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Port Otago chairman David Faulkner said the more modest dividend for 2019 - down from $9million in 2018 - reflected a need for ''sustainable and predictable dividend flow'' by the parent ORC, versus a requirement for ever increasing returns.
Port Otago yesterday reported a 12% increase in overall profit to $49.3million, off revenue of $121.7million.
This was on the back of a nominal increase on total container throughput (TEUs) to 208,600 TEUs while bulk cargo volumes were up 5% to 1.8million tonnes.
Shareholders' equity also increased to above the half billion-dollar level for the first time, which provided the company with a ''strong financial base to take advantage of future investment opportunities,'' Mr Faulkner said.
Referring to the annual remuneration of more than $610,000 to Port Otago chief executive Kevin Winders - an increase of more than $100,000 over the prior year - Mr Faulkner said this ''reflected his annual incentive being paid for the first full year of Mr Winders' employment.''
According to the port's annual report for the year, the salary bill for the company's top management also went up as a whole, with 101 staff - 18 more than the prior year - at a remuneration level of at least $100,000 per year and a dozen staff now at above the $200,000 level.
The port employs about 325 staff at present.
He said the company's performance had been driven by increased operational revenue, specifically bulk cargo, wharfage and cruise vessels, as well as increases in investment property rentals.
Log volumes continued on its growth cycle at a record 1.15million tonnes - up 8% year on year, though Mr Faulkner noted that recent pricing pressures in international log markets were likely to negatively impact volumes going forward.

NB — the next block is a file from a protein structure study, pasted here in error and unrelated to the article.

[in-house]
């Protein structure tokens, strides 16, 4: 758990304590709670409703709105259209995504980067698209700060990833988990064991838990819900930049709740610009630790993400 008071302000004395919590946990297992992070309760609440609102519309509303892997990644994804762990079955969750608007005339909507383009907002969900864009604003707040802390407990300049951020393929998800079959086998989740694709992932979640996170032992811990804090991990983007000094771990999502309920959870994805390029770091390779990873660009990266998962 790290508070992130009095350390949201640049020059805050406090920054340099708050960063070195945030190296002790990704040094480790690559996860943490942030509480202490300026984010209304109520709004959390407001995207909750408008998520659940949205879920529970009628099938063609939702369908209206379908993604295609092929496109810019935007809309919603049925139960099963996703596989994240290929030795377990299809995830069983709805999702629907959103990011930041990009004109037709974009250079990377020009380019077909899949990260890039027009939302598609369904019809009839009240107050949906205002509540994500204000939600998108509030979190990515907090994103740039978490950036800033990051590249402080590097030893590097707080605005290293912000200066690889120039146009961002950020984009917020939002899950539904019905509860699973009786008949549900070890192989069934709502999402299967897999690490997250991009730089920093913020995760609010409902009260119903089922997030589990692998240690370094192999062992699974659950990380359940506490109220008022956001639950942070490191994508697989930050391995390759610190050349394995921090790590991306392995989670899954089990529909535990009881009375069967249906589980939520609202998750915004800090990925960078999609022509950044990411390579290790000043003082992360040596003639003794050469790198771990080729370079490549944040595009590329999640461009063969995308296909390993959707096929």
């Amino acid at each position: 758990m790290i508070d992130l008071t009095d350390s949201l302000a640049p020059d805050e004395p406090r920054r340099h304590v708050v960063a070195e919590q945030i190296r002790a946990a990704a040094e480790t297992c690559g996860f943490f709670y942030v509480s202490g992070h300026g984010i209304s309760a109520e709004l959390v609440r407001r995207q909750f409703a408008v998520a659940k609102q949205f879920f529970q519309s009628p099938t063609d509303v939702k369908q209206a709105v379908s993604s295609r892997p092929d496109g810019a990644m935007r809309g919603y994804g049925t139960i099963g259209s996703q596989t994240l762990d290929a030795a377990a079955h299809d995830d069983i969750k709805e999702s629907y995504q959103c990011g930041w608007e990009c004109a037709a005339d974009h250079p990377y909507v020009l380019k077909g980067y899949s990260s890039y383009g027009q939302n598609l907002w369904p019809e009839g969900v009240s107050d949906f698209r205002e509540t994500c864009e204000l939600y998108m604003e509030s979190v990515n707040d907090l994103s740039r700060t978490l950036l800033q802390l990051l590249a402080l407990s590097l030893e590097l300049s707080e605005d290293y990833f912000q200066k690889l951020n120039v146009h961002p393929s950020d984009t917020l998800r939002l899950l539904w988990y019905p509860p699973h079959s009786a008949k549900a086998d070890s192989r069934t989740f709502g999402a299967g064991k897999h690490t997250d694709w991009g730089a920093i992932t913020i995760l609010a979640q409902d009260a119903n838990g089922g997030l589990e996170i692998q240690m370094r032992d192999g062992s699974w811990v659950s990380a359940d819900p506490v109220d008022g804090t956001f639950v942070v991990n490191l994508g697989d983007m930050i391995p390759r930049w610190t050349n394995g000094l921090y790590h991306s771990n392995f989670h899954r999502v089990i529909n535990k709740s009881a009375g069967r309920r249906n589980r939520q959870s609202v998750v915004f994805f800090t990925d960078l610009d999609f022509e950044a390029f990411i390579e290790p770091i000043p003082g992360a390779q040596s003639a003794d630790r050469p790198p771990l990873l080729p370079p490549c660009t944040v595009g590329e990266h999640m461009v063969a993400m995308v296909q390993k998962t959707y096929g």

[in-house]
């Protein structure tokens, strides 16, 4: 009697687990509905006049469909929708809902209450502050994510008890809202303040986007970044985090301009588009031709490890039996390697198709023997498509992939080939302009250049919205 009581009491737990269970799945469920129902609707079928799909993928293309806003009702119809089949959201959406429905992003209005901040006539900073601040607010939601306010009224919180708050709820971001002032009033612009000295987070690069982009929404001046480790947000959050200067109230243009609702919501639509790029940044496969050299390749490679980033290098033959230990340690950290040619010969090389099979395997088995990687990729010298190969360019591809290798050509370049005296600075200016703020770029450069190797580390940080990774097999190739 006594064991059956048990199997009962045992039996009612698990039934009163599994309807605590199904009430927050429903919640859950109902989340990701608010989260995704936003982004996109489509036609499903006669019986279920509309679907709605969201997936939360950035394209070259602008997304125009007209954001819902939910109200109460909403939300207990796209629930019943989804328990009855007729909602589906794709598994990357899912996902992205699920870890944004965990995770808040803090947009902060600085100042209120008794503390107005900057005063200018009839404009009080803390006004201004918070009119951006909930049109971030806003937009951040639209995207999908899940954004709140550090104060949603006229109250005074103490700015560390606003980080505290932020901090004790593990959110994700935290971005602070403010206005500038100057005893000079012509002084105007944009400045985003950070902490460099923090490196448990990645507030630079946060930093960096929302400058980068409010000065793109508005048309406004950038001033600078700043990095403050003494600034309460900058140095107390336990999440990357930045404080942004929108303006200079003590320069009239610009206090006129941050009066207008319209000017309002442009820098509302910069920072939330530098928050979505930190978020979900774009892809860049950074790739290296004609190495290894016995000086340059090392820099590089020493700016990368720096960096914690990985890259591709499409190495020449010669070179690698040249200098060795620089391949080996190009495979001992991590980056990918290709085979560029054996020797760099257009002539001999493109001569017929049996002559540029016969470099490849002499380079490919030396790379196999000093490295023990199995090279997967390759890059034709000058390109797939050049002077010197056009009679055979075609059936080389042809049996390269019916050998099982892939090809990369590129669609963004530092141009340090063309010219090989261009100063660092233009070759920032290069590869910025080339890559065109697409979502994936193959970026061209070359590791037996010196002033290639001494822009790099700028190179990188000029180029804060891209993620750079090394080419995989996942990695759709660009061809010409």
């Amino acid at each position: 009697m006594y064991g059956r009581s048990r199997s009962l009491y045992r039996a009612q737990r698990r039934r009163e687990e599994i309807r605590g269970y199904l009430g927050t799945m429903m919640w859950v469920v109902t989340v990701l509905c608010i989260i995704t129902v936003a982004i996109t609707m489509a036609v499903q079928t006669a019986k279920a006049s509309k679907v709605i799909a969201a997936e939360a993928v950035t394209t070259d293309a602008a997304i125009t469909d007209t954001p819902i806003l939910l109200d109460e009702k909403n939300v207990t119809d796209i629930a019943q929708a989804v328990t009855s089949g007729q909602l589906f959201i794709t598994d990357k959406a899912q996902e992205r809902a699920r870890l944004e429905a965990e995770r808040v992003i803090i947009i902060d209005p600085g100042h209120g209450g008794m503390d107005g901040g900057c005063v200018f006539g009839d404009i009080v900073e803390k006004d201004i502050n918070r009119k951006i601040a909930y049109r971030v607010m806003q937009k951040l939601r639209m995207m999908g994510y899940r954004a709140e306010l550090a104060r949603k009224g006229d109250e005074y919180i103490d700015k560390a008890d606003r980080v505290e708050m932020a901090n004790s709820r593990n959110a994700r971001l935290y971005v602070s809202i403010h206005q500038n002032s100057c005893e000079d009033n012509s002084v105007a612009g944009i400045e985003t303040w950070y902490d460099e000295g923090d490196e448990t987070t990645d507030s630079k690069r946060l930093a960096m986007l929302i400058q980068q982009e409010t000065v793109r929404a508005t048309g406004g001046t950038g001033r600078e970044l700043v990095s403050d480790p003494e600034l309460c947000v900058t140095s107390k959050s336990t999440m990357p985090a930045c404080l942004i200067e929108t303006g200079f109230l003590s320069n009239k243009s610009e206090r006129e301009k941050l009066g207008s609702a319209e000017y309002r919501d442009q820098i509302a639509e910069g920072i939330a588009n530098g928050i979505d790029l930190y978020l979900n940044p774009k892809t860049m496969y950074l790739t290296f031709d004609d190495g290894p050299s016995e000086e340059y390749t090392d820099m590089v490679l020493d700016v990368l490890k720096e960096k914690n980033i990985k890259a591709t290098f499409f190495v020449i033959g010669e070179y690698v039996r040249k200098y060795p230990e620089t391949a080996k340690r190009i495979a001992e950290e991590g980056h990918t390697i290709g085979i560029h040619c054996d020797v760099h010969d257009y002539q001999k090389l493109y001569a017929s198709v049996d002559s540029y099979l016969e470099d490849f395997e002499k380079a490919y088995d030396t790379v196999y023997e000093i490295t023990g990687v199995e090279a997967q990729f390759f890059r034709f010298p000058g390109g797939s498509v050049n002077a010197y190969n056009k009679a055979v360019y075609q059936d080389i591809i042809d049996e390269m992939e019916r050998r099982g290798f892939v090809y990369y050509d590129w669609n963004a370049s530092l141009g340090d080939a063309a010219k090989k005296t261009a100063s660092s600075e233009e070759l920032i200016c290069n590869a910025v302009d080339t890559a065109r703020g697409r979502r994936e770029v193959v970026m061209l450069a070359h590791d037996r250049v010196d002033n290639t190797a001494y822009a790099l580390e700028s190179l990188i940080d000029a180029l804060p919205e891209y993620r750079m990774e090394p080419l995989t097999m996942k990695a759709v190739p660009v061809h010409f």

Passenger growth from cruise liners was also up on prior years, with 115 ships bringing about 238,000 international visitors to the region, leading to an estimated economic impact of $60million to Dunedin.
''As a business we invested $23million in extending our multi-purpose wharf at Port Chalmers, mainly to accommodate more and larger cruise vessels.
''To see this investment filtering through and substantially benefiting the Dunedin economy is particularly pleasing to our board,'' Mr Faulkner said.
He said the port expected 130 ships during the coming cruise season, bringing an estimated additional 37,000 visitors and contributing about $70million to the local economy.
However, Mr Faulkner said the port expected softer container volumes for the year ahead as global conditions slowed and as international shipping lines looked to eliminate waste.
''We continue to look for efficiencies in supply chains to assist our customers to invest in the infrastructure to support the increasing size of vessels calling in New Zealand.''